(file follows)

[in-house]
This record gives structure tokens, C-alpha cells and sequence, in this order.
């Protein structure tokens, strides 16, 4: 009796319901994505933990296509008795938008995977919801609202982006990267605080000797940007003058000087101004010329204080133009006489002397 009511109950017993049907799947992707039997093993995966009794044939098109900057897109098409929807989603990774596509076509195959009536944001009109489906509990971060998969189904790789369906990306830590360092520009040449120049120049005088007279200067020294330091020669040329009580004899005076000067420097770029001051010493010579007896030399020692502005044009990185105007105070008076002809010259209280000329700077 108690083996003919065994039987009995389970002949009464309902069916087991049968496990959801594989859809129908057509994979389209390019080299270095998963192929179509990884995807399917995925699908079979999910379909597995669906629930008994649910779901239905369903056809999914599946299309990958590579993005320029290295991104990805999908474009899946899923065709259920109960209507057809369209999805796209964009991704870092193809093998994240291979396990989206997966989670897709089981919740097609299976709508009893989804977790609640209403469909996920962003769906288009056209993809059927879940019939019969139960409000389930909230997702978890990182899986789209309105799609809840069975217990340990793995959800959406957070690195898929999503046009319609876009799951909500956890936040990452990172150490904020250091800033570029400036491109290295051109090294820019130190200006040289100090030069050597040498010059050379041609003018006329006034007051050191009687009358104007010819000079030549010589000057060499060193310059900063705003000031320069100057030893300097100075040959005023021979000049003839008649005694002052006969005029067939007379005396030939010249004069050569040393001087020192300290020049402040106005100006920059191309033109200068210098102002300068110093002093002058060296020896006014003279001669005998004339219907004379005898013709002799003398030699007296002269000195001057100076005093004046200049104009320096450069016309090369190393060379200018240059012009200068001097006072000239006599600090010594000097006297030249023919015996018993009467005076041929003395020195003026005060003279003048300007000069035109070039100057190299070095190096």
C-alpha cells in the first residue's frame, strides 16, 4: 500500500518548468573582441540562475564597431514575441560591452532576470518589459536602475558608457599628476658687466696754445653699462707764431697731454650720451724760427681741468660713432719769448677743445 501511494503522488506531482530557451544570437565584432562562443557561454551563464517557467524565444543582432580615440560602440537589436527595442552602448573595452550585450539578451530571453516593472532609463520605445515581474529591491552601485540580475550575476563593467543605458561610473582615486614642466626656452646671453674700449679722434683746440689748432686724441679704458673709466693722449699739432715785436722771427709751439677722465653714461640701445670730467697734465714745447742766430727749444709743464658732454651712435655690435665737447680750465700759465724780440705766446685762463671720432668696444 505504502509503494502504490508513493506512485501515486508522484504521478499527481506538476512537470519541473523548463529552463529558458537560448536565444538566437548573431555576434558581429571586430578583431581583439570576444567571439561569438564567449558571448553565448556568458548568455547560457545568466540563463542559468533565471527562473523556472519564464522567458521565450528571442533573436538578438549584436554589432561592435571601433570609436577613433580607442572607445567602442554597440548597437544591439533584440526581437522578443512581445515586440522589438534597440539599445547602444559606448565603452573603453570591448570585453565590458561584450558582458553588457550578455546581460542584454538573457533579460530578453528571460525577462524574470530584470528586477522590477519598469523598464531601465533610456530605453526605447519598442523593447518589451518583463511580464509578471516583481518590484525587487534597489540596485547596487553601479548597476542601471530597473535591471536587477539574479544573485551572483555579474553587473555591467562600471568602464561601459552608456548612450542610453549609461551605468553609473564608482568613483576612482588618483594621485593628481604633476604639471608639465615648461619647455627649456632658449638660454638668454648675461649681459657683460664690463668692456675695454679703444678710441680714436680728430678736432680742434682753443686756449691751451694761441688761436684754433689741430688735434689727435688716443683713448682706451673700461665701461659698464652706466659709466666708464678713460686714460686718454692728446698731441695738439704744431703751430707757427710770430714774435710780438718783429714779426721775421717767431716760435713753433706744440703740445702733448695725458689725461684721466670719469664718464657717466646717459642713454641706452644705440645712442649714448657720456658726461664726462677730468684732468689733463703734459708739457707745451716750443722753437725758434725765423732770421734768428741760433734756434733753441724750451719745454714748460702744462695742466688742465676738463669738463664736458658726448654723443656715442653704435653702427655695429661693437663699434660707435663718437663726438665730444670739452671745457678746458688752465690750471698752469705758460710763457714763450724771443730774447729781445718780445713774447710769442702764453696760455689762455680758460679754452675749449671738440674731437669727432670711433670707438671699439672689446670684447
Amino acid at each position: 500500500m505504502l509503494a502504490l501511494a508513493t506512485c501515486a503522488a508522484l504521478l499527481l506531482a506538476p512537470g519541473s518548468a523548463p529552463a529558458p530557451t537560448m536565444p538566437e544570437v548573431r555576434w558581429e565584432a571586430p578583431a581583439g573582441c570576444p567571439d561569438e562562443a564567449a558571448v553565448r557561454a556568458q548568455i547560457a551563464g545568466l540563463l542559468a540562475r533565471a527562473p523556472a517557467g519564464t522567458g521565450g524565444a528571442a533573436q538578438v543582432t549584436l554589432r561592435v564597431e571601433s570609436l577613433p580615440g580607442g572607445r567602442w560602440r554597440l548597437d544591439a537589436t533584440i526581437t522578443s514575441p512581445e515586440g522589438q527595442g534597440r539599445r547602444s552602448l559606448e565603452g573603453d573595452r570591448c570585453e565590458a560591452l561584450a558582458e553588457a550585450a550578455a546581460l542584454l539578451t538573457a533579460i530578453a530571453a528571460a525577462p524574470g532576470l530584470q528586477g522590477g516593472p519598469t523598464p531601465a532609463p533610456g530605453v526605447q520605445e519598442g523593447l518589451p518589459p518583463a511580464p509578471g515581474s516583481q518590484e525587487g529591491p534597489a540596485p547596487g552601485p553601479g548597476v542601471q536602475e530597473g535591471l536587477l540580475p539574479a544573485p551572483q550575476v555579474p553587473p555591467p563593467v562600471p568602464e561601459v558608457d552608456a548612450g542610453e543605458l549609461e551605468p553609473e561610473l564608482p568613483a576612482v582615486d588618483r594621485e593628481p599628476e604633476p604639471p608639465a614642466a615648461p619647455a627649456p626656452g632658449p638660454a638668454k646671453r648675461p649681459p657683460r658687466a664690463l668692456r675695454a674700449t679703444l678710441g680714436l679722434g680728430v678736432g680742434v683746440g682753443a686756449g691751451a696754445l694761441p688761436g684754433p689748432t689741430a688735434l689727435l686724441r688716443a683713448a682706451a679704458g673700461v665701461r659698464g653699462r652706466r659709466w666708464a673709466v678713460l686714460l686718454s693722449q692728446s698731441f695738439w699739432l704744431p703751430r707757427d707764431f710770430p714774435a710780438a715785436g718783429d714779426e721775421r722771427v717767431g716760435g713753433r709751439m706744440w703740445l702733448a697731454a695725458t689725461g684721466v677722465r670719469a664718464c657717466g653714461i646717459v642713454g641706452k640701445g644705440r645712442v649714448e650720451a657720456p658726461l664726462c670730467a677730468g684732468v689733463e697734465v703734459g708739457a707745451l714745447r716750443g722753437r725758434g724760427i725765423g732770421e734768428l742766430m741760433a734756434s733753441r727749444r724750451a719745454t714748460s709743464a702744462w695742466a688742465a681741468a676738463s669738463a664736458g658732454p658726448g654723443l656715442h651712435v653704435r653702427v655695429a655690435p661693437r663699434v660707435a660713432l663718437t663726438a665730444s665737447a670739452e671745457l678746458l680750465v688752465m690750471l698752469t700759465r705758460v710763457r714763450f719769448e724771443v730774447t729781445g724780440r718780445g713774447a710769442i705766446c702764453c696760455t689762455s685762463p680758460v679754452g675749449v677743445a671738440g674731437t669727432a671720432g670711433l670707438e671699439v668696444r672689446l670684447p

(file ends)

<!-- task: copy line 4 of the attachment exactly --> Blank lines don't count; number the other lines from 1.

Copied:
C-alpha cells in the first residue's frame, strides 16, 4: 500500500518548468573582441540562475564597431514575441560591452532576470518589459536602475558608457599628476658687466696754445653699462707764431697731454650720451724760427681741468660713432719769448677743445 501511494503522488506531482530557451544570437565584432562562443557561454551563464517557467524565444543582432580615440560602440537589436527595442552602448573595452550585450539578451530571453516593472532609463520605445515581474529591491552601485540580475550575476563593467543605458561610473582615486614642466626656452646671453674700449679722434683746440689748432686724441679704458673709466693722449699739432715785436722771427709751439677722465653714461640701445670730467697734465714745447742766430727749444709743464658732454651712435655690435665737447680750465700759465724780440705766446685762463671720432668696444 505504502509503494502504490508513493506512485501515486508522484504521478499527481506538476512537470519541473523548463529552463529558458537560448536565444538566437548573431555576434558581429571586430578583431581583439570576444567571439561569438564567449558571448553565448556568458548568455547560457545568466540563463542559468533565471527562473523556472519564464522567458521565450528571442533573436538578438549584436554589432561592435571601433570609436577613433580607442572607445567602442554597440548597437544591439533584440526581437522578443512581445515586440522589438534597440539599445547602444559606448565603452573603453570591448570585453565590458561584450558582458553588457550578455546581460542584454538573457533579460530578453528571460525577462524574470530584470528586477522590477519598469523598464531601465533610456530605453526605447519598442523593447518589451518583463511580464509578471516583481518590484525587487534597489540596485547596487553601479548597476542601471530597473535591471536587477539574479544573485551572483555579474553587473555591467562600471568602464561601459552608456548612450542610453549609461551605468553609473564608482568613483576612482588618483594621485593628481604633476604639471608639465615648461619647455627649456632658449638660454638668454648675461649681459657683460664690463668692456675695454679703444678710441680714436680728430678736432680742434682753443686756449691751451694761441688761436684754433689741430688735434689727435688716443683713448682706451673700461665701461659698464652706466659709466666708464678713460686714460686718454692728446698731441695738439704744431703751430707757427710770430714774435710780438718783429714779426721775421717767431716760435713753433706744440703740445702733448695725458689725461684721466670719469664718464657717466646717459642713454641706452644705440645712442649714448657720456658726461664726462677730468684732468689733463703734459708739457707745451716750443722753437725758434725765423732770421734768428741760433734756434733753441724750451719745454714748460702744462695742466688742465676738463669738463664736458658726448654723443656715442653704435653702427655695429661693437663699434660707435663718437663726438665730444670739452671745457678746458688752465690750471698752469705758460710763457714763450724771443730774447729781445718780445713774447710769442702764453696760455689762455680758460679754452675749449671738440674731437669727432670711433670707438671699439672689446670684447